From Sunlen Miller
Painting the day in a historical context, President Obama signed the Wall Street reform bill into law at the Ronald Reagan building in Washington, D.C late this morning.
“We are gathered, in the heart of our nation’s capital, surrounded by memorials to leaders and citizens who served our nation in its earliest days and in its days of greatest trial. Today is such time for America,” President Obama said, “these reforms represent the strongest consumer financial protections in history — in history.”
Flanked by Chairman Frank and Dodd, Vice President Biden, Speaker Pelosi, Senate Majority Leader Reid and others from Congress who contributed to the reform efforts, the president noted that the bill was no easy sell.
“Passing this bill was no easy task. To get there, we had to overcome the furious lobbying of an array of powerful interest groups and a partisan minority determined to block change.”
The president thanked the “three Republican senators” – Senators Snowe, Collins, and Brown – “who put partisanship aside, judged this bill on the merits and voted for reform.”
Speaking to the American people he president said that “for all those Americans who are wondering what Wall Street reform means to you, here’s what you can expect,” and told the stories of two Americans who could potentially benefit from the reform, standing on stage with her president. Robin Fox from Maryland was hit with a massive rate increase on her credit card balance even though she paid her bill on time, and Andrew Giordano from Georgia discovered hundreds of dollars in overdraft fees on his bank statement.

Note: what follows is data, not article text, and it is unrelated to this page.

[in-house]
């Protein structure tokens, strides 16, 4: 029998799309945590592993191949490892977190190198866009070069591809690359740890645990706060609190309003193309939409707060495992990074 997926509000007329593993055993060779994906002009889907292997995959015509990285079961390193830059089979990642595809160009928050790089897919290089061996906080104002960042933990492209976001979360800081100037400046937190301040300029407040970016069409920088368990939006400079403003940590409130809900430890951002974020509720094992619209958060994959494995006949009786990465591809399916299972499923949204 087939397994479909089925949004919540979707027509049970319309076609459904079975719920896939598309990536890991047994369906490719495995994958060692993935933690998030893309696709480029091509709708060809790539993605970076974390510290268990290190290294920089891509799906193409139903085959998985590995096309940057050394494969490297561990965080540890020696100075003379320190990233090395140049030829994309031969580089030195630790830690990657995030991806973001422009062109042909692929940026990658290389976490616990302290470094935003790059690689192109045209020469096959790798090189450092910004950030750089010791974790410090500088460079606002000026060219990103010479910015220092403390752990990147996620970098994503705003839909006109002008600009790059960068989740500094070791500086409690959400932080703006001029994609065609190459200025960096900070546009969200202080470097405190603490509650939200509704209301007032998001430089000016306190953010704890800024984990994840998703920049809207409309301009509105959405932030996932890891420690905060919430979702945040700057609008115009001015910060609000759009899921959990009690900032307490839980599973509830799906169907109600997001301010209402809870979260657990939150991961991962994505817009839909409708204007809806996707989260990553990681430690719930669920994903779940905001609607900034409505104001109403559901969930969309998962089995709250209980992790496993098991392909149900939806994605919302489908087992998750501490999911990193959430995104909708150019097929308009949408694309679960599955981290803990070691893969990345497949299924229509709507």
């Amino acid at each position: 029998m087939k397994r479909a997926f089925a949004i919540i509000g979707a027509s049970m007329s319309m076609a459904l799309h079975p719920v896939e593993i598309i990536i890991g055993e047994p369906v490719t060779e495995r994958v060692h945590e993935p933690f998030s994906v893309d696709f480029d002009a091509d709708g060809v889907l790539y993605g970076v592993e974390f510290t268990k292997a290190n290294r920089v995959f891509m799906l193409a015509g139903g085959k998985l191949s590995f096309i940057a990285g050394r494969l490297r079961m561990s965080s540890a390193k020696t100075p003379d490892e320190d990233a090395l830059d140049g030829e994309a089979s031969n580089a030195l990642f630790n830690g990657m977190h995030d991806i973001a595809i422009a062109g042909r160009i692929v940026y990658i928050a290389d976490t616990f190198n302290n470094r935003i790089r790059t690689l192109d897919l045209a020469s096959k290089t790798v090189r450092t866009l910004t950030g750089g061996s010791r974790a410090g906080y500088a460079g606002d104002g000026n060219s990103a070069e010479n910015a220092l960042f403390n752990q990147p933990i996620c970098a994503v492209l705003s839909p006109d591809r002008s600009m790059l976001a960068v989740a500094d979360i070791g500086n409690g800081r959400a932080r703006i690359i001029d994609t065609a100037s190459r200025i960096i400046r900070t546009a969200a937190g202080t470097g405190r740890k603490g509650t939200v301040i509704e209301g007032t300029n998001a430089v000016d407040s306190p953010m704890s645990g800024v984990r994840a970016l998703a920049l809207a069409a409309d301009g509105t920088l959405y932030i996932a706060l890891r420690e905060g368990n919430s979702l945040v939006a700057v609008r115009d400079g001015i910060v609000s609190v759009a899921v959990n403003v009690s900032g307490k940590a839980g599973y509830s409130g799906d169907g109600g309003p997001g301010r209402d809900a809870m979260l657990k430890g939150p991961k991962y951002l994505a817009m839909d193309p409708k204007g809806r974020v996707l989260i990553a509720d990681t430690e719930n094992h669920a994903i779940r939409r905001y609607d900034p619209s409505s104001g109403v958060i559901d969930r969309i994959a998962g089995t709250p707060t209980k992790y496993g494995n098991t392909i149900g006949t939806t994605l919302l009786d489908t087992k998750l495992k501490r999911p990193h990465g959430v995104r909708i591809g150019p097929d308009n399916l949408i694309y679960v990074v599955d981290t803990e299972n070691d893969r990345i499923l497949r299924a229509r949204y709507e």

“Well, with this law, unfair rate hikes like the one that hit Robin will end for good. And we’ll ensure that people like Andrew aren’t unwittingly caught by overdraft fees when they sign up for a checking account.”
With the new law, Mr. Obama said, the American people will not have to foot the bill for Wall Street’s mistakes.
“There will be no more tax-funded bailouts. Period. If a large financial institution should ever fail, this reform gives us the ability to wind it down without endangering the broader economy. And there will be new rules to make clear that no firm is somehow protected because it is “too big to fail,” so we don’t have another AIG. That’s what this reform will mean.”
The president touted that the reform will “help foster innovation, not hamper it,” so that firms compete on price and quality, “not on tricks and not on traps.”
On the new Consumer Financial Protection Agency, Mr. Obama said it is designed as a consumer watchdog with just one job “looking out for people — not big banks, not lenders, not investment houses — looking out for people as they interact with the financial system. “
The president said that this does not mean that the work is over with the bill’s signing.
“For these new rules to be effective, regulators will have to be vigilant. We may need to make adjustments along the way as our financial system adapts to these new changes and changes around the globe. No law can force anybody to be responsible; it’s still incumbent on those on Wall Street to heed the lessons of this crisis in terms of how they conduct their businesses.”